Geraint is moving into creating macro movies. He has already been working on some with the 60 mm macro lens, but he feels the extra focal length of 90 mm will be much better for that work. Although it isn’t a feature that’s been announced, he’s expecting the 90mm lens to be steadier than the current lenses and have built-in image stabilization that will synchronize with the in-body stabilization of his OM-1 camera. He crosses the fingers of both hands as he says this. He’s visibly excited by the prospect.
When I talked about the fantastic but very different macro work of Ethan Beckler, Geraint told me he cannot work indoors. He finds more joy in being outside and loves being in nature. The photography is secondary to that.
He posts online solely to get other people to do the same: exploring nature and the macro world. He feels that the social media he is involved with has changed dramatically recently, something I had noticed too, especially with the OM Systems feeds. He says it used to be about self-promotion, but now it’s about getting other people to take photos.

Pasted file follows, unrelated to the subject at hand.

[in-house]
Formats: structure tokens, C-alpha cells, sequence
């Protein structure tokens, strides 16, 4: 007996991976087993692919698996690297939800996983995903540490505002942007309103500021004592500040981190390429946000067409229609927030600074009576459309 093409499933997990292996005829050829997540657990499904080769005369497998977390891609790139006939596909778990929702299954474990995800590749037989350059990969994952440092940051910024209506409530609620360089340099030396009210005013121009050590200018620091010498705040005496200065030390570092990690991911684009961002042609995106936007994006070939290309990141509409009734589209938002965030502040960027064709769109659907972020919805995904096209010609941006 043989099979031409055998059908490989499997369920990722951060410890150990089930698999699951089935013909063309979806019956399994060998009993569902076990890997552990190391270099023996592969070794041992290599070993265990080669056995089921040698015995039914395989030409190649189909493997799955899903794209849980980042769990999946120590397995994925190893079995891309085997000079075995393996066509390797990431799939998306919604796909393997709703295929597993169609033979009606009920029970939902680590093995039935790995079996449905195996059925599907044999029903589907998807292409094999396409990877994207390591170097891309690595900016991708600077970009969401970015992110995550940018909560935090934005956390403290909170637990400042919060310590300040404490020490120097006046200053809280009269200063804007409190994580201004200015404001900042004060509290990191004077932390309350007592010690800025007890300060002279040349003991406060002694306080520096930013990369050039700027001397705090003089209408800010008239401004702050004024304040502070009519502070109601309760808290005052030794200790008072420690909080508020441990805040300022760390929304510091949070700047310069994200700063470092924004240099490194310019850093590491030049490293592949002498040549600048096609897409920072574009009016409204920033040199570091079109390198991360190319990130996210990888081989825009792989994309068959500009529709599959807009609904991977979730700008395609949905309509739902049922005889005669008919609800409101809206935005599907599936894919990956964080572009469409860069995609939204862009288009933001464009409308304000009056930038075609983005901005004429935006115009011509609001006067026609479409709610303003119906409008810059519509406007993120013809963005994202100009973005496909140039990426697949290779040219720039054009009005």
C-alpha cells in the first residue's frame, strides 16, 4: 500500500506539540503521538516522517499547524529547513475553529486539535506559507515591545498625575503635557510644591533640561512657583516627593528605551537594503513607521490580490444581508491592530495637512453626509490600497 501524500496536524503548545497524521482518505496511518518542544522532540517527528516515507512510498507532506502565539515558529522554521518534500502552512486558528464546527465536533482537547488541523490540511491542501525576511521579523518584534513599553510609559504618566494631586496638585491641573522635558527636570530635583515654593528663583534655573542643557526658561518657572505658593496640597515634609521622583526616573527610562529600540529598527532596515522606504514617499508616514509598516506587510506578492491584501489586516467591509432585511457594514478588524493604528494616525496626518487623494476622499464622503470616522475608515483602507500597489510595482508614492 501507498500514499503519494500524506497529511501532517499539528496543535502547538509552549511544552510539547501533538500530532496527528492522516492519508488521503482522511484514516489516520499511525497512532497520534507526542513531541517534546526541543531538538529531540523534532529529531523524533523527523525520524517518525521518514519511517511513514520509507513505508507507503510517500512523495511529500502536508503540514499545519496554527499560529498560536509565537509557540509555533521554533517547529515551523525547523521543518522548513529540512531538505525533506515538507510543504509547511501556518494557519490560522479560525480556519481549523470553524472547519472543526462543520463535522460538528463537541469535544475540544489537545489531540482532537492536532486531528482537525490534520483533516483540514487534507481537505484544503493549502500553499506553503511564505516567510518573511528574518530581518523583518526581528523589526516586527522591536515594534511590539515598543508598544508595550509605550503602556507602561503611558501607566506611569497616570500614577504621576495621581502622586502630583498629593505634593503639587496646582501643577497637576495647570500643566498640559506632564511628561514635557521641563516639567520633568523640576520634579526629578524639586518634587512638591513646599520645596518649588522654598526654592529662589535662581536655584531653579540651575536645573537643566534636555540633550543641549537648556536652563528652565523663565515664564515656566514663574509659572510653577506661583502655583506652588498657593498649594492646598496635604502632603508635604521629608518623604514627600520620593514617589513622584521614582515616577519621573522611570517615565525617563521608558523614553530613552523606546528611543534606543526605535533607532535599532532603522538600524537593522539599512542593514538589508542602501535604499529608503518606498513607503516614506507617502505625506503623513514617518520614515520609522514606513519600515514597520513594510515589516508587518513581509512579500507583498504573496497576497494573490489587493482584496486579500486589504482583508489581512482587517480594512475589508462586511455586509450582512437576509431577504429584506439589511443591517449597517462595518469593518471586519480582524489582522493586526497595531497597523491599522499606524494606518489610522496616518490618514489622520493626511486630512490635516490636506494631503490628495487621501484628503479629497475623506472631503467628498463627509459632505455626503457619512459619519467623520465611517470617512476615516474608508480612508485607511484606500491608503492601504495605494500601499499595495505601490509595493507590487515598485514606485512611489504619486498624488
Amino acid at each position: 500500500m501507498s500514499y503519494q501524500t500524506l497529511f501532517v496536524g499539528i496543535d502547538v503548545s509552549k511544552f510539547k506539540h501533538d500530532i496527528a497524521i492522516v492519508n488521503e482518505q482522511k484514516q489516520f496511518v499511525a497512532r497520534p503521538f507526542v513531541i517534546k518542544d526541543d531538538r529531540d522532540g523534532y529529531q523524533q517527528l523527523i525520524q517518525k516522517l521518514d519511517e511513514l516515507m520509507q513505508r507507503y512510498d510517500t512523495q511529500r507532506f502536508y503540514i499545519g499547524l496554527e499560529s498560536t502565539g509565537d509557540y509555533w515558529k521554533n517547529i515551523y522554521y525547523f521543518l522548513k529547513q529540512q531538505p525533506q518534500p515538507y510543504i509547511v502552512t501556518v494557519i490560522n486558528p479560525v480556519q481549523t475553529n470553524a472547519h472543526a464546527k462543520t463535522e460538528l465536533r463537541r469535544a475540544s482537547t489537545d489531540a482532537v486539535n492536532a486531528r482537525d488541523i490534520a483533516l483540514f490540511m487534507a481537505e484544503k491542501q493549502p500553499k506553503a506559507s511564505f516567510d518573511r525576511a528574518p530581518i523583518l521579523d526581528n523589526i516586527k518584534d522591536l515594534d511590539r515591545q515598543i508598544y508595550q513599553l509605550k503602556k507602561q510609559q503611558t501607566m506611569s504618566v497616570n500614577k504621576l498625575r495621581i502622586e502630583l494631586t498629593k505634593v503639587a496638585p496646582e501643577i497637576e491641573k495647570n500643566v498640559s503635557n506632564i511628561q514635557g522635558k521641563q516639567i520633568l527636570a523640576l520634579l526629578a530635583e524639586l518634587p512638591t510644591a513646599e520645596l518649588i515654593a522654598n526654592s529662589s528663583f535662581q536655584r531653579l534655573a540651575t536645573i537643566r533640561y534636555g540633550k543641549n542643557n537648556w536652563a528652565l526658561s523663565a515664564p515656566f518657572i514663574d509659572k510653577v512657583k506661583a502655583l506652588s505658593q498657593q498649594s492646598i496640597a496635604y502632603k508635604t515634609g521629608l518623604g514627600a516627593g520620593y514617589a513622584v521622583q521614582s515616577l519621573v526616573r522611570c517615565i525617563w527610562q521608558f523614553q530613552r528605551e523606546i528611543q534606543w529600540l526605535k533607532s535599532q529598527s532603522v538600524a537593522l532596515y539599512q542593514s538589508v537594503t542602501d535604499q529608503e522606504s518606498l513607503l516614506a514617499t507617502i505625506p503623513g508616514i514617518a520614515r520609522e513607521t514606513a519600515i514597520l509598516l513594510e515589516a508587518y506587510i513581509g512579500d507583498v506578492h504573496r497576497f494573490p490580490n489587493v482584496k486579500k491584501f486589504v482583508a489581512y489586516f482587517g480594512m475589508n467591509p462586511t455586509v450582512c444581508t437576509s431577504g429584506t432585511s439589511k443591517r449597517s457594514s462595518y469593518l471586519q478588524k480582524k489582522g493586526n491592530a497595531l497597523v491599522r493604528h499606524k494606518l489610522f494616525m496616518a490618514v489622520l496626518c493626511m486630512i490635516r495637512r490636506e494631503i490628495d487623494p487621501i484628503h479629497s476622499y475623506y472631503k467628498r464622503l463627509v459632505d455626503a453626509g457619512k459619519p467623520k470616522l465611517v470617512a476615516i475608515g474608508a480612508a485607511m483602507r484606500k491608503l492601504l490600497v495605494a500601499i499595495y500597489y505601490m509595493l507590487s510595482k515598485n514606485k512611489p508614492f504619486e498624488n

They have a big community and celebrate their camera users. Their social media feeds are mostly filled with [photos from] people who use their kit. And I love that. A lot of times you see things from the pros and the upper echelons, but there’s an amazing skill level out there and otherwise we just don’t see it. I love how democratized photography is becoming. It’s amazing and the advent of camera phones is a massive help because people are just used to snapping away now.
He says that if you want quality and big prints, then democratization draws more people in, and it’s good for those of us who run workshops off the back of that.
Running photography workshops is a great passion of his. Geraint is always quick with a joke, and his enthusiasm for photography and his excitement must be a boon for his students at Carmarthen University, which has a long history and a great reputation for photography.
He finds teaching others hugely rewarding and loves being able to pass on his knowledge to the students.